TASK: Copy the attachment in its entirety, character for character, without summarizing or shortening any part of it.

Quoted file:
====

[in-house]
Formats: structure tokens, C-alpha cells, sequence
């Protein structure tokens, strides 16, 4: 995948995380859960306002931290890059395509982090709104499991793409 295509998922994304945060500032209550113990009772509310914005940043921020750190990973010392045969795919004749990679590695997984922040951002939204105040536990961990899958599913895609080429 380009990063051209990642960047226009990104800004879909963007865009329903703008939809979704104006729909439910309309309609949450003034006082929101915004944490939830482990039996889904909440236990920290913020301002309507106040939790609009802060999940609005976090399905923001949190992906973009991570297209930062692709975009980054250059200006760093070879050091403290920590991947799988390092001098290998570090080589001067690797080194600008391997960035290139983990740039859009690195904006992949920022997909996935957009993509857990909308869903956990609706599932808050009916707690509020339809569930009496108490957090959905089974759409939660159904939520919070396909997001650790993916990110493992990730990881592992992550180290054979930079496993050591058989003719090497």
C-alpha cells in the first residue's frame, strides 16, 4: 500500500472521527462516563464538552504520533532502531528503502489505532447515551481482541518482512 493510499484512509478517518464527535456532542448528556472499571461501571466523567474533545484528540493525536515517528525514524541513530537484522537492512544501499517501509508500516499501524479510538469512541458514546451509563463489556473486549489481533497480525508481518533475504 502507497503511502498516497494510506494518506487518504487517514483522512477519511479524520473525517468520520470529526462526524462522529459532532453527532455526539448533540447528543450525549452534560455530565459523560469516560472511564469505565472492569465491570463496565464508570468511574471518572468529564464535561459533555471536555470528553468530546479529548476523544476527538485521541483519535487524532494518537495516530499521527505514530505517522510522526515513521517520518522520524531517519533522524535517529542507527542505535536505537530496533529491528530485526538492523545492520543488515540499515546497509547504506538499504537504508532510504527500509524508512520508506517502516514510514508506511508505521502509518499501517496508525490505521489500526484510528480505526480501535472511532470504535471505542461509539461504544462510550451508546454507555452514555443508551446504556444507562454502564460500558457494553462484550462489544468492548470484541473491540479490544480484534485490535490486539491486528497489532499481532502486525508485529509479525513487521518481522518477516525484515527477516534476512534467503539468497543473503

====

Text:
[in-house]
Formats: structure tokens, C-alpha cells, sequence
């Protein structure tokens, strides 16, 4: 995948995380859960306002931290890059395509982090709104499991793409 295509998922994304945060500032209550113990009772509310914005940043921020750190990973010392045969795919004749990679590695997984922040951002939204105040536990961990899958599913895609080429 380009990063051209990642960047226009990104800004879909963007865009329903703008939809979704104006729909439910309309309609949450003034006082929101915004944490939830482990039996889904909440236990920290913020301002309507106040939790609009802060999940609005976090399905923001949190992906973009991570297209930062692709975009980054250059200006760093070879050091403290920590991947799988390092001098290998570090080589001067690797080194600008391997960035290139983990740039859009690195904006992949920022997909996935957009993509857990909308869903956990609706599932808050009916707690509020339809569930009496108490957090959905089974759409939660159904939520919070396909997001650790993916990110493992990730990881592992992550180290054979930079496993050591058989003719090497």
C-alpha cells in the first residue's frame, strides 16, 4: 500500500472521527462516563464538552504520533532502531528503502489505532447515551481482541518482512 493510499484512509478517518464527535456532542448528556472499571461501571466523567474533545484528540493525536515517528525514524541513530537484522537492512544501499517501509508500516499501524479510538469512541458514546451509563463489556473486549489481533497480525508481518533475504 502507497503511502498516497494510506494518506487518504487517514483522512477519511479524520473525517468520520470529526462526524462522529459532532453527532455526539448533540447528543450525549452534560455530565459523560469516560472511564469505565472492569465491570463496565464508570468511574471518572468529564464535561459533555471536555470528553468530546479529548476523544476527538485521541483519535487524532494518537495516530499521527505514530505517522510522526515513521517520518522520524531517519533522524535517529542507527542505535536505537530496533529491528530485526538492523545492520543488515540499515546497509547504506538499504537504508532510504527500509524508512520508506517502516514510514508506511508505521502509518499501517496508525490505521489500526484510528480505526480501535472511532470504535471505542461509539461504544462510550451508546454507555452514555443508551446504556444507562454502564460500558457494553462484550462489544468492548470484541473491540479490544480484534485490535490486539491486528497489532499481532502486525508485529509479525513487521518481522518477516525484515527477516534476512534467503539468497543473503